Loving God in the natural world

This is my sermon for September 3rd, the first Sunday of the Season of Creation, which fell on the Fourteenth Sunday after the Pentecost. We are using Wilda Gafney’s A Women’s Lectionary for the Whole Church. The readings for today were 1 Samuel 25:14-19, 23-25, 32-34, 42-43; Psalm 25:4-12; 1 Corinthians 7:1-9; and Matthew 5:38-42.

There is a theme in today’s readings.  It is justice, specifically how we as flawed and broken people live our lives in ways that embody and enact justice.  There is a focus in today’s readings.  It is about relationships, specifically about how we as flawed and broken people treat each other, especially when we are inclined to treat each other poorly.  And, because this is Scripture, the story of God at work in the world in and throughout all time, we know that these readings are also about relationship with God, specifically how we embody and enact justice for and with all of God’s beloved children, always trusting God that God’s dream for the world is the way it should be, even if that way is not always easy to see or understand.

Today is the first Sunday of The Season of Creation, the approximately five weeks the Episcopal Church and others designate as a period to focus intentionally on the earth and its resources.  The theme for this year is “Let Justice and Peace Flow.”   Episopalchurch.org says this about this season:

The Season of Creation, September 1st through October 4th, is celebrated by Christians around the world as a time for renewing, repairing and restoring our relationship to God, one another, and all of creation. The Episcopal Church joins this international effort for prayer and action for climate justice and an end to environmental racism and ecological destruction. The 2023 theme is Let Justice and Peace Flow. In celebrating the Season, we are invited to consider anew our ecological, economic, and political ways of living.  (www.episcopalchurch.org/season-of-creation-and-st-francis-day-resources)

It seems one of those coincidences that Squire Rushnell called “God winks” that today we welcome our siblings from Christ Church in Short Hills to celebrate our recovery from the Hurricane Ida flooding and their loving hospitality when they invited us to join them in worship and fellowship for the five weeks we were displaced when we couldn’t worship here in this beautiful space.  I know I am not alone when I say that the invitation we received from Rev. Bowie on behalf of the Christ Church community was a much needed reminder that we were not alone then, nor are we alone now, no matter how it might have felt in the moment.  And I believe those moments, when we show up for each other in the ways that are needed, are part of how God sees and dreams we would be in the world.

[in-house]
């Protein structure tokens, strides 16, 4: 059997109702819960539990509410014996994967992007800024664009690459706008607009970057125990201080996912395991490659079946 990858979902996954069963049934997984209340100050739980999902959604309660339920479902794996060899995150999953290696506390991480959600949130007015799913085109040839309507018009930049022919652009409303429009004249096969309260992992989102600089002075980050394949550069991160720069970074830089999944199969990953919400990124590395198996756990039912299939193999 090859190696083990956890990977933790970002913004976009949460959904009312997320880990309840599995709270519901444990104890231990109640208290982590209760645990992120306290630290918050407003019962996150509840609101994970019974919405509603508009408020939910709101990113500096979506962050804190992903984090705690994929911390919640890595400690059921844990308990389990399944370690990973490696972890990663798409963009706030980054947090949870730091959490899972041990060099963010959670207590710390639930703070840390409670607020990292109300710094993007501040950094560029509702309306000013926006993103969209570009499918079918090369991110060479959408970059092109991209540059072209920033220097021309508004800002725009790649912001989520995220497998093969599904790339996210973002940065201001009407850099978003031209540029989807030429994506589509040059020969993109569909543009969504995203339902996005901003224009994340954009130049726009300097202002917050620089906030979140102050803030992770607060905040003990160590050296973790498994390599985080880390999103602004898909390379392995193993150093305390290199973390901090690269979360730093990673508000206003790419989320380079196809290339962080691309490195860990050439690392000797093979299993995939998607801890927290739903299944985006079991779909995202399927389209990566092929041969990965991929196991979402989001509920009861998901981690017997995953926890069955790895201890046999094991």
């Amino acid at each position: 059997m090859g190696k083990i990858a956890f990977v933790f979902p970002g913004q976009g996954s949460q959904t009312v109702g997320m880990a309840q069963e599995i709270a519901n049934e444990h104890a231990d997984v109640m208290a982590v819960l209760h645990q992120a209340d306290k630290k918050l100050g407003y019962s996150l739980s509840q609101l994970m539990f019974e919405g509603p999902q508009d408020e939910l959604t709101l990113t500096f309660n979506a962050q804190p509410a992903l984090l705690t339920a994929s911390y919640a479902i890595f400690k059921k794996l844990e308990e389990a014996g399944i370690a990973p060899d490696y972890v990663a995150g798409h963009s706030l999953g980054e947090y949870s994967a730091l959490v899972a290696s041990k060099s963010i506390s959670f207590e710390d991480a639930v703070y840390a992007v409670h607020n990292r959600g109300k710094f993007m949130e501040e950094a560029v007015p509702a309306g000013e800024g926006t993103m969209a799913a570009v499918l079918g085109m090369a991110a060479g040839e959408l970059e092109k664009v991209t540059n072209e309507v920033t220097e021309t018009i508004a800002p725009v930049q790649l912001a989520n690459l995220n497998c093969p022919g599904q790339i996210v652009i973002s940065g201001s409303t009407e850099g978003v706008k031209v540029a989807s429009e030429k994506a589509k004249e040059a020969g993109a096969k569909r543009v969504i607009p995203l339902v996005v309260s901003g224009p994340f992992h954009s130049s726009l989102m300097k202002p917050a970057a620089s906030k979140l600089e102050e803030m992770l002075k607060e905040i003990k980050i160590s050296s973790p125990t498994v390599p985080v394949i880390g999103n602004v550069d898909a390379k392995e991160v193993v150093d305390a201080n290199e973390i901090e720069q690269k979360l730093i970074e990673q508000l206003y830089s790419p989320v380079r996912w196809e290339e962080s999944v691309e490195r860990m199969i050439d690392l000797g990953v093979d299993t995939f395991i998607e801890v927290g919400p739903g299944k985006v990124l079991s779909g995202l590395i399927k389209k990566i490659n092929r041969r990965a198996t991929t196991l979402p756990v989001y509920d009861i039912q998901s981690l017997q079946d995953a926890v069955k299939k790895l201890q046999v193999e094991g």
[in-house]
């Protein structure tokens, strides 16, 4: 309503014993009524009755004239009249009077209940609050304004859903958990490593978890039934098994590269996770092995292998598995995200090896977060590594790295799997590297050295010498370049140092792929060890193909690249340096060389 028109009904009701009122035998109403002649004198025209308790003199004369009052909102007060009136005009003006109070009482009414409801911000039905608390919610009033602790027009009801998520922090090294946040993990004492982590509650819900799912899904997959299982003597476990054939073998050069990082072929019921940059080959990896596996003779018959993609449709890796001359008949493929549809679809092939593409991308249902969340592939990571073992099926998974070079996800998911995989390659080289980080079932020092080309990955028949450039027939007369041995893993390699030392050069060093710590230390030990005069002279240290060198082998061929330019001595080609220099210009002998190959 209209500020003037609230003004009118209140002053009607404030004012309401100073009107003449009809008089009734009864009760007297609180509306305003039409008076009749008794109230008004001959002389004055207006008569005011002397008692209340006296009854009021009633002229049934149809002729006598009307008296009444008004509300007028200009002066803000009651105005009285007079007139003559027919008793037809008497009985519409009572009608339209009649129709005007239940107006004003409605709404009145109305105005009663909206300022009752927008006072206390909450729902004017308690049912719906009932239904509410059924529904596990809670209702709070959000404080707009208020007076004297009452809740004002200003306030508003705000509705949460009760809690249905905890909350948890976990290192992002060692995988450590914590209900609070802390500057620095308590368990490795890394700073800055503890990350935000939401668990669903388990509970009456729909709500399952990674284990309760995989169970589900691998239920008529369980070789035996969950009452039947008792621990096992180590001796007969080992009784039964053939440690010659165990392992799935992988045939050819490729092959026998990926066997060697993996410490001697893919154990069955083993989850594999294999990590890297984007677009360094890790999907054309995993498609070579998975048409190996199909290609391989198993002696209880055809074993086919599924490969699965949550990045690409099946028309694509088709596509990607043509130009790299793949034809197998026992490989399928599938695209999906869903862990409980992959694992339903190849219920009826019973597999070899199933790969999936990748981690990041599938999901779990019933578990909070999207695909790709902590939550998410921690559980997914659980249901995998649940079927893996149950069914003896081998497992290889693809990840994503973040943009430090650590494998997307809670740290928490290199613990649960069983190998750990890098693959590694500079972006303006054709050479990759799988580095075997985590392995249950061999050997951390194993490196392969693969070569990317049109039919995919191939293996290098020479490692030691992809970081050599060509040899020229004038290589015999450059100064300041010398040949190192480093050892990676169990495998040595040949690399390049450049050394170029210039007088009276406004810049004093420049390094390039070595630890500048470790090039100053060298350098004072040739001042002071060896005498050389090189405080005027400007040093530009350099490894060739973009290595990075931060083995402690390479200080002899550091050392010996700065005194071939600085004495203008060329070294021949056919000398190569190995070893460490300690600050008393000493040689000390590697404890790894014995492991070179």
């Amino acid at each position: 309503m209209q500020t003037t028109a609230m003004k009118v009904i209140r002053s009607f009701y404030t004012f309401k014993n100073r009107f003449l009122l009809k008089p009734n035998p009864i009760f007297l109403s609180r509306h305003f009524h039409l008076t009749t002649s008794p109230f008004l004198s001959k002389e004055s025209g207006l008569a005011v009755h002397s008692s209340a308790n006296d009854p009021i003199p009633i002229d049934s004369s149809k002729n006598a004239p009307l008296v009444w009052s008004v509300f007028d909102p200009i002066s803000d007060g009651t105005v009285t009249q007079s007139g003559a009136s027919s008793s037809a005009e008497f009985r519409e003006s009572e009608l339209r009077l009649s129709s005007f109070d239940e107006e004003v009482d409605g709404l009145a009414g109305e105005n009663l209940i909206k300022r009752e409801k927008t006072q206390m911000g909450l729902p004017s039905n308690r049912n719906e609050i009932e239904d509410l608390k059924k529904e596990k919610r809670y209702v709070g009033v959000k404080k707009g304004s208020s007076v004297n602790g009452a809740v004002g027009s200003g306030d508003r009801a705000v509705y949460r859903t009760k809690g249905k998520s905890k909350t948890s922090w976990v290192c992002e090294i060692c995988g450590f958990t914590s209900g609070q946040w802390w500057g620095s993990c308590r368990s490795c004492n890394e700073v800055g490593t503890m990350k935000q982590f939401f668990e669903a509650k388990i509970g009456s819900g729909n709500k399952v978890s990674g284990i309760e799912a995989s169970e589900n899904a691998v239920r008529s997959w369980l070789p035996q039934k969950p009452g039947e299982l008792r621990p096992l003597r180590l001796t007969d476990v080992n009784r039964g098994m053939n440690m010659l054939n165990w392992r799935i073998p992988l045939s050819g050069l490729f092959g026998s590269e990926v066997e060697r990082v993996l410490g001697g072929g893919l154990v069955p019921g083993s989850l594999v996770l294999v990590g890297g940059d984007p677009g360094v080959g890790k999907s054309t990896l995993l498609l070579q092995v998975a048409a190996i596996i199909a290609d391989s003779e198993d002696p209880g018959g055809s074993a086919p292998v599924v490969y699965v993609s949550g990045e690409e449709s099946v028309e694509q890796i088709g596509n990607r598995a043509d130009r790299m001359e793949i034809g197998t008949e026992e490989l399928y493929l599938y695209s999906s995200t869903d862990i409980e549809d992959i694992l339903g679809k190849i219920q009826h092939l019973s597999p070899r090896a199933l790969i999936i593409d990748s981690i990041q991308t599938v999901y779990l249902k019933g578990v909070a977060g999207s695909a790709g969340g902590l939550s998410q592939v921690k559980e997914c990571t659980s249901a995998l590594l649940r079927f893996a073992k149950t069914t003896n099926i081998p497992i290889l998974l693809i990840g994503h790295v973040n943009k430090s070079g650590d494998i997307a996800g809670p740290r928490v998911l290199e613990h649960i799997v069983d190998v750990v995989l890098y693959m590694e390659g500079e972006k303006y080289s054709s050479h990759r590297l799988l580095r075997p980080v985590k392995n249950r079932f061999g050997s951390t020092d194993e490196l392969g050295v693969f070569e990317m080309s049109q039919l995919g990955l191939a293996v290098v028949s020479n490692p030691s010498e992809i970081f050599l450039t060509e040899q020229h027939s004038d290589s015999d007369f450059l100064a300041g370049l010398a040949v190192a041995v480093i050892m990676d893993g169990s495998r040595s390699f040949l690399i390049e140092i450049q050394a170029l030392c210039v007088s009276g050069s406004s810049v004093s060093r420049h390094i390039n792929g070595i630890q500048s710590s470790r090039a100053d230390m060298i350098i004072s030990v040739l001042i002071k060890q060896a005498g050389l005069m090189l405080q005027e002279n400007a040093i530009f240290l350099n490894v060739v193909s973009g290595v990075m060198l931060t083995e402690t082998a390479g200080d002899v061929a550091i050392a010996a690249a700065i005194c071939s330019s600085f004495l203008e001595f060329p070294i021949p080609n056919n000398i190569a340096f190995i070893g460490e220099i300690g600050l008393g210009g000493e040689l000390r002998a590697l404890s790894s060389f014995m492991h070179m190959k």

I know there is debate in some circles about the impact of climate change on the extreme weather events that seem to be happening more and more frequently and intensely, though the question is pretty well settled in the relevant scientific communities.  As we enter this Season of Creation, wildfires are raging on each and every continent, displacing hundreds of thousands of people, destroying their homes and livelihoods, disrupting food, water, and health care supply lines, and injuring, sometimes fatally, thousands.  No one is immune from either the destruction or its aftermath.  Every day we continue to get updates about the ongoing struggles in Maui as people mourn the more than 100 dead and continue to hope for word that the just as many missing have been found.  And they are doing this in a tourism-dependent economy that has been decimated and knowing that it will take literal years to recover.

Now, you may be thinking that the connection between climate change and today’s lectionary is pretty tenuous, though I submit to you that it is not.  How we treat God’s Creation – the earth and each other – is inextricably linked to matters of justice and relationship.  As bad as things were in Millburn two years ago, they could have been worse on so many levels.  We are a wealthy community in a well-resourced part of the world and, though not enough to prevent the damage we sustained, attention had been paid to flood mitigation in the years before Hurricane Ida.  The community came together to clean up the mess and to support each other in our recovery efforts.  The majority of us had the resources through insurance, savings, income, or family to rebuild or, in some cases, to relocate, either temporarily or permanently.  Walking through town only two years later, you only know there was a flood if you lived through it or someone told you about it.  In contrast, here are still parts of New Orleans, almost exclusively poor and non-White neighborhoods, that are essentially uninhabited since Hurricane Katrina almost 20 years ago.

Being good stewards of the earth and its resources is one of the most critical ways we demonstrate our love for one another and our commitment to Jesus’ mission of mercy, justice, compassion, and hope.  It is directly related to how we understand who God is and how we express our gratitude for all that we have and all that we are, especially when we are inclined to try to go it alone.  It is about living fully into relationship with God and trusting the promises that God has made to, well, be God.

I leave you with these words of wisdom from Br. Geoffry at the Society of St. John the Evangelist:

Jesus was intimately involved with the natural world. When he spoke of God and God’s Kingdom, he almost always pointed to the natural world:  seeds, the harvest, the clouds, vines, weeds, sheep, fire, water, lilies, bread, wine. Walk out into God’s wonderful creation – and be touched by the very hand of God.

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